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Lakeview, Wrigleyville, Northalsted

Gaggle Of Friendly Raccoons On Lakefront Beg For Food, Climb Man’s Leg In Video

Dozens of raccoons live along the lakefront and have amassed a small following of people who feed them.

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LAKEVIEW — City raccoons typically don’t cozy up to people, but that’s not the case in Lakeview — where area raccoons have been spotted climbing up a man’s leg for scraps.

Katherine Schuler, of Lakeview, said she spotted the raccoons during an evening run Tuesday just north of Belmont Harbor. She was on the lakefront trail when she saw people standing to the side and bicyclists pulling over to take photos and videos.

Confused about what was happening, Schuler stopped and saw “so, so many raccoons,” she said. About 15 people also gathered to watch the creatures, with more stopping by for photos and then continuing on their way.

A man was feeding the raccoons chips and they clustered around him excitedly. Schuler’s video shows one of the critters climbing up the man’s leg. Other raccoons circled around them, Schuler said; there were as many as 20 at one point.

“They didn’t look vicious or anything,” Schuler said. They “looked super friendly. … I didn’t think they were super, super cute, but they weren’t disgusting, either. They seemed very calm and not wild animal-like.”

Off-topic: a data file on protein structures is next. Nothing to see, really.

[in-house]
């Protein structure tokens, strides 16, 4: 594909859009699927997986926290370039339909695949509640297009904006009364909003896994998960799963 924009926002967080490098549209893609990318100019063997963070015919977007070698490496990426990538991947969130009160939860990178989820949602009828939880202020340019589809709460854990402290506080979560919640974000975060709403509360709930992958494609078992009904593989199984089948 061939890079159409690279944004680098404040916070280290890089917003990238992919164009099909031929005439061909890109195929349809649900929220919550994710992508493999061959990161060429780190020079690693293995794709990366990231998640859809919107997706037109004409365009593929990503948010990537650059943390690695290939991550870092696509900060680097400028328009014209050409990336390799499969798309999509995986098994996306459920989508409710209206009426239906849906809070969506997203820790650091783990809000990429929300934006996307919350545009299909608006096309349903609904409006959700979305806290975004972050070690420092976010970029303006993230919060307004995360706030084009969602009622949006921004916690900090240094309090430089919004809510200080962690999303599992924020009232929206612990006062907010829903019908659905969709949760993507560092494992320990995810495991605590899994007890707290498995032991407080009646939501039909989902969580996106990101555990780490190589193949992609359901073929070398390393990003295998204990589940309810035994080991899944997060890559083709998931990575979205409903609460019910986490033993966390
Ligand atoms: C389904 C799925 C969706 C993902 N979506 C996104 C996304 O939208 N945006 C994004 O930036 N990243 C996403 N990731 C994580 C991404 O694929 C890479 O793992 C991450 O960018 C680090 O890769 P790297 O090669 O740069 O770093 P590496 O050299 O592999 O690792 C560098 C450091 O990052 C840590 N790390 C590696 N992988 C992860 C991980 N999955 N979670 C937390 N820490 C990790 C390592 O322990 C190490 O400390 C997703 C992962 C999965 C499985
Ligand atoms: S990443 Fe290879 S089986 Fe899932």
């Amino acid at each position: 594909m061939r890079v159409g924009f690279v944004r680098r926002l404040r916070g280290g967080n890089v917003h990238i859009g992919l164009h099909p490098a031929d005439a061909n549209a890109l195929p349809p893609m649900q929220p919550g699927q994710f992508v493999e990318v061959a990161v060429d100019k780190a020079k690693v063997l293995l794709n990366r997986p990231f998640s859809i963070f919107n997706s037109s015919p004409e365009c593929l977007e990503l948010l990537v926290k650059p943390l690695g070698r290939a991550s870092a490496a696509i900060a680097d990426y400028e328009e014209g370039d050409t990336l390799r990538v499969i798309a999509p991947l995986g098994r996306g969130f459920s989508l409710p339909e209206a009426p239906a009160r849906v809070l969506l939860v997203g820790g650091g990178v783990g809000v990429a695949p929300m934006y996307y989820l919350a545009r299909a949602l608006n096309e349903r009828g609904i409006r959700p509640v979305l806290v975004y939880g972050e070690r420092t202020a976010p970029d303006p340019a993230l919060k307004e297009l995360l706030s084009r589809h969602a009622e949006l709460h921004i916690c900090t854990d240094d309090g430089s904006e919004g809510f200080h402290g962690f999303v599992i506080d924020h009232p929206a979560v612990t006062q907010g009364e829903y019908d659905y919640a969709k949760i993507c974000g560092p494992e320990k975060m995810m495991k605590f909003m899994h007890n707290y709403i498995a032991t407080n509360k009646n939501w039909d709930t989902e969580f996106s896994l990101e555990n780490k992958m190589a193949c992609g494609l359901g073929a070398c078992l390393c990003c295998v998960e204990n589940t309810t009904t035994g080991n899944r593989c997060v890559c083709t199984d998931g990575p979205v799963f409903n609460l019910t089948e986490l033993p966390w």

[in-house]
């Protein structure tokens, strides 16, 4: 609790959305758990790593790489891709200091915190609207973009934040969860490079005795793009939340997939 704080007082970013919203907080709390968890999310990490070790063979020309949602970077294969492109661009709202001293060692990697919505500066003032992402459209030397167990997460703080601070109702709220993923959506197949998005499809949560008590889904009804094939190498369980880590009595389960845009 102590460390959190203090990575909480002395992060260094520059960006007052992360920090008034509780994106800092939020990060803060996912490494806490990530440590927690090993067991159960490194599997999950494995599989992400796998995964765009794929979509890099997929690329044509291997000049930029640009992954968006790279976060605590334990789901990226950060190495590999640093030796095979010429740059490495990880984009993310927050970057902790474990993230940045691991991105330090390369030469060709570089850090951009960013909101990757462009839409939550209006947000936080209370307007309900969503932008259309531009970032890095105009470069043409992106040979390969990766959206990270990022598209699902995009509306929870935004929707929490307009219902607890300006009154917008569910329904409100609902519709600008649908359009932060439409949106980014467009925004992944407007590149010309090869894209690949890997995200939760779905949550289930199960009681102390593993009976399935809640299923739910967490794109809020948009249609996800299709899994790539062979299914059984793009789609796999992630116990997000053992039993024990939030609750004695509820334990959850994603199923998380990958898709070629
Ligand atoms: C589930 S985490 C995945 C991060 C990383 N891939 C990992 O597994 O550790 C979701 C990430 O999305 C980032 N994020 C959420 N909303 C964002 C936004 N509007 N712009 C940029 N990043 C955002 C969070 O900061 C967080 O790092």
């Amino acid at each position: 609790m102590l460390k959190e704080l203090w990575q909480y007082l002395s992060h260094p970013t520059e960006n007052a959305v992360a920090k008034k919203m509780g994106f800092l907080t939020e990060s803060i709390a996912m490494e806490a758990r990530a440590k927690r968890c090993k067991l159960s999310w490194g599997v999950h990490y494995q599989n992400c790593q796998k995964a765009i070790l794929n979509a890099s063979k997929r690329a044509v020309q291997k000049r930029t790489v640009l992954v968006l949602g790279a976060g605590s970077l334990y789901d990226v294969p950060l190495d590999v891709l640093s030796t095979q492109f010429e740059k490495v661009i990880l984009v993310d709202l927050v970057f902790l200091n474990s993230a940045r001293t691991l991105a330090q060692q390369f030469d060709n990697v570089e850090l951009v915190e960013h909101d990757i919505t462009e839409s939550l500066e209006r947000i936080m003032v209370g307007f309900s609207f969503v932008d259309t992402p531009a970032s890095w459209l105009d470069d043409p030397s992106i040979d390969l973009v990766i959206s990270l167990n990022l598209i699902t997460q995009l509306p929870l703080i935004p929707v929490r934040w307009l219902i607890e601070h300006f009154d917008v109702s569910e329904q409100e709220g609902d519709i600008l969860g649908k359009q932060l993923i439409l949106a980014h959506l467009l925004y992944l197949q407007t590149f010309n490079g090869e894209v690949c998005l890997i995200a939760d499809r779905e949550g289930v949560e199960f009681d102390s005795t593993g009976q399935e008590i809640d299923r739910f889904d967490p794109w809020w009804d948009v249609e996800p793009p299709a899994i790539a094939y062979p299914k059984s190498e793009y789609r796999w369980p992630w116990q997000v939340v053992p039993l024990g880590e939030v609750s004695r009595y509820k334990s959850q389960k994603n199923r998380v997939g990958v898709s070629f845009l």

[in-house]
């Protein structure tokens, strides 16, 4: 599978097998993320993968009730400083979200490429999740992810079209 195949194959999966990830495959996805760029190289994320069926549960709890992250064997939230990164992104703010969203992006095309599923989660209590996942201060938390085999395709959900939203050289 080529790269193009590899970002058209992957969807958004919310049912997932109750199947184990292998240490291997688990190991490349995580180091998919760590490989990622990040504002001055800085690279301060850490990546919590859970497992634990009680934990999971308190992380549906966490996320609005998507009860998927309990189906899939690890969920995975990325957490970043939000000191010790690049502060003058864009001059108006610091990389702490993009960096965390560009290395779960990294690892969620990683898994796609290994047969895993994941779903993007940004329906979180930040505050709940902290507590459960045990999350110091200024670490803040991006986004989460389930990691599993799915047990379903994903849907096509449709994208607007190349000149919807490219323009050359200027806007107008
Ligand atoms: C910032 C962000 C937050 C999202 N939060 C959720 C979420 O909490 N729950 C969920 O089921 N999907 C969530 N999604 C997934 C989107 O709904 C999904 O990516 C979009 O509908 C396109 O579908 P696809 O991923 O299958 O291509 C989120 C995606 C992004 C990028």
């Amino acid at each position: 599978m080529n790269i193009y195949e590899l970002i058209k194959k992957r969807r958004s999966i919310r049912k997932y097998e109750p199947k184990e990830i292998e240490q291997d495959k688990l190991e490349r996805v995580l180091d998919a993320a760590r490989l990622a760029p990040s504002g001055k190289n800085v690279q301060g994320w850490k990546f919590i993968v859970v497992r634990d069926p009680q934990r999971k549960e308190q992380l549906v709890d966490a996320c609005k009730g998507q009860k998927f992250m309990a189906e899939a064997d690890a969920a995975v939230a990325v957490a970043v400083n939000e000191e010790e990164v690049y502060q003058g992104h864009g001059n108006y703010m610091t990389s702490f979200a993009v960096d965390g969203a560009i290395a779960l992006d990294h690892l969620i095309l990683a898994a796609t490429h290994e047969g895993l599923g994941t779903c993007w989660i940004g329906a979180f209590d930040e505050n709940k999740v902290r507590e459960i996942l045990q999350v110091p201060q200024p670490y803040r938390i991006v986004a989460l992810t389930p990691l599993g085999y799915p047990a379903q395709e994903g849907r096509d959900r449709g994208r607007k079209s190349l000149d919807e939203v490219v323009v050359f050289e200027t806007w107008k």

Dozens of the fuzzy creatures live in the area and, during the evenings, they can be seeing walking near the Marovitz Golf Course and exploring rocks along the lakefront between Montrose Beach and Belmont Harbor.

The creatures there have amassed a small following, with some people regularly leaving out food (which experts advise against) and others stopping by with treats they use to lure the raccoons for photos.

But Tuesday was the first time Schuler’s seen the raccoons in that area, though she runs on the path frequently.

Schuler said she used to spot raccoons all the time while growing up in Michigan and now she’ll be on the lookout for them during her runs.

“I thought it was cool and it was a nice distraction from my run,” Schuler said. “I just thought it was pretty crazy. … It was more crazy to see them in the city and it was just so unexpected, it not being super late at night.

“It felt very out of the element in the situation, which is what made it cool and weird.”

But the Park District, which oversees the land where the raccoons frequent and where Schuler shot the video, doesn’t want people interacting with the creatures.

“We ask that visitors not feed wildlife in our parks or along the lakefront for their own safety and the health and wellness of the animals,” a Park District spokeswoman said in an email.

Raccoons can get as big as 37.5 inches and can weigh up to 23 pounds, according to National Geographic. They’re active in the spring and summer, eating almost anything (including garbage) they can get their paws on, but they hibernate in the winter.

Though common around the United States, raccoons are a primary carrier of the fatal rabies virus, according to the Humane Society. They can also carry and transfer other diseases and pests, including roundworm and leptospirosis.

Raccoons can be active during the daytime, and it would be “highly unusual” for a raccoon to chase after a person or be aggressive, according to the Humane Society.

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